A recycled SpaceX Crew Dragon capsule carrying four astronauts docked with the International Space Station early Saturday, the third time Elon Musk’s company has safely delivered humans to the orbital outpost.
The spacecraft named Endeavour, piloting herself autonomously, locked on to a docking port at 5:08 am Eastern time (0908 GMT), some 260 miles (420 kilometers) above the south Indian Ocean.
Two hours after the process was completed, Endeavour’s quartet posed for photos with the last crew of four sent by SpaceX, and three Russian cosmonauts — making the ISS unusually crowded with 11 people in total.
It was the first SpaceX mission involving a European, astronaut Thomas Pesquet of France, who hailed the spirit of international cooperation.
— International Space Station (@Space_Station) April 24, 2021
“It’s been 20 years… since JAXA (Japan Aerospace Exploration Agency), and ESA (European Space Agency), and NASA and Russian astronauts have been together in space, so it’s actually pretty historic what’s happening today,” he said.
“We can’t wait to start our work on the space station, we can’t wait to see what’s ahead on the adventure for us.”
The Crew-2 mission blasted off from the Kennedy Space Center in Florida before dawn on Friday on its 23-hour-voyage.
Endeavour first flew to the ISS on the Demo-2 mission in May 2020, ending almost a decade of US reliance on Russia for rides to the ISS following the end of the Space Shuttle era.
It was the first time a capsule was reused and the first time a rocket was reused, key cost-saving goals of NASA’s partnerships with private industry.
Two Crew Dragons are now parked at right angles to each other at the ISS, underscoring hard-charging SpaceX’s position as the US space agency’s premier transport provider.
Musk has made no secret of his desire to drive humanity onward to the Moon and Mars, and told a post-launch press conference: “I think we’re at the dawn of a new era of space exploration.”
The Crew-2 mission’s other crew members are Shane Kimbrough and Megan McArthur of the United States, as well as Akihiko Hoshide of Japan.
Hoshide will assume command of the ISS once Crew-1 departs for Earth, which is scheduled for April 28.
Major step for Europe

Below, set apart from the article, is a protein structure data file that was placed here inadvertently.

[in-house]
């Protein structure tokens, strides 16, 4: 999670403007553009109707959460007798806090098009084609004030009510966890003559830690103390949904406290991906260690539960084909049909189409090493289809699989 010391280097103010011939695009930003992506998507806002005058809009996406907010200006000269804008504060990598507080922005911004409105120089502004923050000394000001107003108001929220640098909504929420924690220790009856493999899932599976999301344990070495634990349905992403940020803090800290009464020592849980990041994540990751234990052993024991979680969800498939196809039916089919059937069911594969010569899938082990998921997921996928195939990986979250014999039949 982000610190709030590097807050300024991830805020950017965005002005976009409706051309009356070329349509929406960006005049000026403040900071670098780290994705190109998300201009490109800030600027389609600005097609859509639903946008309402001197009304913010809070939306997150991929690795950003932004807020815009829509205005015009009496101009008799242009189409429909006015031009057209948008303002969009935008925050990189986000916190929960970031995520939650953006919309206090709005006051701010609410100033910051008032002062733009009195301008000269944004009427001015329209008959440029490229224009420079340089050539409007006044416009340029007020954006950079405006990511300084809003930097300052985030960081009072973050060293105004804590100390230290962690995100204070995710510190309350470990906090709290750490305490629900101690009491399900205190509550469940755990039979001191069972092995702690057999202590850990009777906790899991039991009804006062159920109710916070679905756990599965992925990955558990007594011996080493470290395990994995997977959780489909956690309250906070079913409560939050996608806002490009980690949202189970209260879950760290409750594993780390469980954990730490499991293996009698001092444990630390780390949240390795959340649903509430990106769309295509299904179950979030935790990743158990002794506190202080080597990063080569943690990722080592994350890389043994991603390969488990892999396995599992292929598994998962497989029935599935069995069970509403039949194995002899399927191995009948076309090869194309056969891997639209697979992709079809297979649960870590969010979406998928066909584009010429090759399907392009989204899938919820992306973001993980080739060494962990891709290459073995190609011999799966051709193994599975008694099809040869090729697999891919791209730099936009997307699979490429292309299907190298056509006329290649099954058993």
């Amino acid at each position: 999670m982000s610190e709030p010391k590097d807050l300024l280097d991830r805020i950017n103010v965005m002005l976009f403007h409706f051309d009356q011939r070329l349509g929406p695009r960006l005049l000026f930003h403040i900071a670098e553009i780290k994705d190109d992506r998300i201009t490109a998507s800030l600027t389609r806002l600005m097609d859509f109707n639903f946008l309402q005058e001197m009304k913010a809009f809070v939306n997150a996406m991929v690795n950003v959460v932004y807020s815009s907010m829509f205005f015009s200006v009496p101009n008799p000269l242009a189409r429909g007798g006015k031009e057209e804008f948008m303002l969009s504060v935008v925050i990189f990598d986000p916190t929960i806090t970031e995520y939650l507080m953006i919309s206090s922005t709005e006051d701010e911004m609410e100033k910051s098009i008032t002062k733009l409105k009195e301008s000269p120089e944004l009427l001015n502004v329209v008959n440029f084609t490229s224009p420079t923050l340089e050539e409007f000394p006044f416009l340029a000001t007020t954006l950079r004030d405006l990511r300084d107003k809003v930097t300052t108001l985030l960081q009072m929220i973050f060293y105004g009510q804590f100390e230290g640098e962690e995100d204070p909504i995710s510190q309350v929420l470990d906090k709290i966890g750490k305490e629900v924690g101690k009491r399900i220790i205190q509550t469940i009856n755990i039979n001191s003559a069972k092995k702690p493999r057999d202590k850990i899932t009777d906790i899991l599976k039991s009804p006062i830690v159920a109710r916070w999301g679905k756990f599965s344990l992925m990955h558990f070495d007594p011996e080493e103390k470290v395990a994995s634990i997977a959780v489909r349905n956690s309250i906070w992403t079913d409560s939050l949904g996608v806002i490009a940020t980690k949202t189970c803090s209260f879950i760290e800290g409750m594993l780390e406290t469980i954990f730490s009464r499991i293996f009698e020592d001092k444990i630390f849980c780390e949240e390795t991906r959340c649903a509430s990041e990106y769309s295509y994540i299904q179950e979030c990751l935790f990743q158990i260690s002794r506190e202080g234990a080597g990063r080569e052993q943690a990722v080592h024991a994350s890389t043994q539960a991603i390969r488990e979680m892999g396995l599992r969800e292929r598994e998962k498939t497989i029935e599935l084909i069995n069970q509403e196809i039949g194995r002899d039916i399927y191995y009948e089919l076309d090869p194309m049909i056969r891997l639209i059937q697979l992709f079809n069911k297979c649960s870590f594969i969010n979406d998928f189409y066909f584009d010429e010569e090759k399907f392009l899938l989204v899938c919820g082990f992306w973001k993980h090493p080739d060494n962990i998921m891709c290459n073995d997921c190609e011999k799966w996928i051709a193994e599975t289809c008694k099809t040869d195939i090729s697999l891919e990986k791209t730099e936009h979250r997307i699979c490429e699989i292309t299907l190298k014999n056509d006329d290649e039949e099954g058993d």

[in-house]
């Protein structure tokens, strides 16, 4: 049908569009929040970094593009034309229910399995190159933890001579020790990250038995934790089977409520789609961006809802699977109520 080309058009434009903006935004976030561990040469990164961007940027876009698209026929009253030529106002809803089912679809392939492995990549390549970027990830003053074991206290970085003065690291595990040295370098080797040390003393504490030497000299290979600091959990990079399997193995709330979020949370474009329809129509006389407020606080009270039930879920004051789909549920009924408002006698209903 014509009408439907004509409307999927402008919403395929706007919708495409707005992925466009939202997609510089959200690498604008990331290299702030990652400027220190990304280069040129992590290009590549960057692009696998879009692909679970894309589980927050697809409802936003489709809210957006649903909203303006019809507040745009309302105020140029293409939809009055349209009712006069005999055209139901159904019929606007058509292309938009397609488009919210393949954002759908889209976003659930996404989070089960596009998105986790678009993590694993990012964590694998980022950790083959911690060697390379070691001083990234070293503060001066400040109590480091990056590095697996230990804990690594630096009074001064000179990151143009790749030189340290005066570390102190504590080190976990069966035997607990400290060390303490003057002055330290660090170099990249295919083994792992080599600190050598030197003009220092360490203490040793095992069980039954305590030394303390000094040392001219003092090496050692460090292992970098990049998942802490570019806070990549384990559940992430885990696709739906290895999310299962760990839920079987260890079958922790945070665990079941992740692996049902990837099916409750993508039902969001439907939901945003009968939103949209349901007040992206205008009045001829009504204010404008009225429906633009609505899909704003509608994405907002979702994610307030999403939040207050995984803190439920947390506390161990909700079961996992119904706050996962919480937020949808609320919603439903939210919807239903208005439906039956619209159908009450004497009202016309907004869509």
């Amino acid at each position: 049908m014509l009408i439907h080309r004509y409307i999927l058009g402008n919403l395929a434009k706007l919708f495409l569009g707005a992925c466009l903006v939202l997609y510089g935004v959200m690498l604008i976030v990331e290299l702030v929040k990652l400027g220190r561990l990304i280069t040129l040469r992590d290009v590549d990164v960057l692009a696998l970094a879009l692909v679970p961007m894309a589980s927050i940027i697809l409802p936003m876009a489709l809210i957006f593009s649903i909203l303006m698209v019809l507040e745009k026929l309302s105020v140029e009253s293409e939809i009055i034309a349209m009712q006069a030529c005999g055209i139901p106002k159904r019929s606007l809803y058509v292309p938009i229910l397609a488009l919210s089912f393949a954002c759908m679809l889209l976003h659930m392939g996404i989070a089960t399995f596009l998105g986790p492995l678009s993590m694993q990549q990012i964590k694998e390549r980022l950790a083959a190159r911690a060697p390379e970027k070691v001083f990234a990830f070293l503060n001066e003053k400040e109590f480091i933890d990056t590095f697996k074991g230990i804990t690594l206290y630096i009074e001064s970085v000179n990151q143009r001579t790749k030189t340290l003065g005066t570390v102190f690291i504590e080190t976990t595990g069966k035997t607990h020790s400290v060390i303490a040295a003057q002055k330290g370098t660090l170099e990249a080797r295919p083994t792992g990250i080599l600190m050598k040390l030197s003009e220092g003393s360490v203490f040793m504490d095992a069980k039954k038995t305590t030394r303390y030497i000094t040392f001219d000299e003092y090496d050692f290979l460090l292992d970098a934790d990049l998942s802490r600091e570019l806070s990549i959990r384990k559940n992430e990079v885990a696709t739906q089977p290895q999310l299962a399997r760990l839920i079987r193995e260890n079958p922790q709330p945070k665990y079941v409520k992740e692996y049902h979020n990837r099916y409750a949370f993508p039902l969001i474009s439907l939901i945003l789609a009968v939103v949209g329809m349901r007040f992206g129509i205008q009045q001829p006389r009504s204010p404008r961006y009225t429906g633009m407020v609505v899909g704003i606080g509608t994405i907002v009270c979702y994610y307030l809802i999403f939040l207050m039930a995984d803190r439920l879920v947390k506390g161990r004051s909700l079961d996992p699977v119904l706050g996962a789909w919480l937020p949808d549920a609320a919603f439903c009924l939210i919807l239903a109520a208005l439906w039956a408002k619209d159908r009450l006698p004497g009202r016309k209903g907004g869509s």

The mission is also a major milestone for Europe, which has named it “Alpha” after the star system Alpha Centauri.
“This is really the golden era for us in terms of exploitation of the International Space Station,” Frank De Winne, head of the European Space Agency (ESA)’s ISS program told AFP.
Germany’s Matthias Maurer and Italy’s Samantha Cristoforetti are set to follow Pesquet on SpaceX missions, this fall and next spring respectively.
The next module of the ISS, built by Russia, should reach the station in July and will include a robotic arm built by ESA that Pesquet will help make operational, added De Winne.
ESA will also be a key partner to the United States in the Artemis program to return to the Moon, providing the power and propulsion component for the Orion spacecraft, and critical elements of a planned lunar orbital station called Gateway.
The Crew-2 team has around 100 experiments in the diary during their six-month mission.
These include research into what are known as “tissue chips” — small models of human organs that are made up of different types of cells and used to study things like aging in the immune system, kidney function and muscle loss.
In terms of the environment, by the time Crew-2 returns in fall, it will have taken 1.5 million images of the Earth, documenting phenomena like artificial lighting at night, algal blooms, and the breakup of Antarctic ice shelves.
Another important element of the mission is upgrading the station’s solar power system by installing new compact panels that roll open like a huge yoga mat.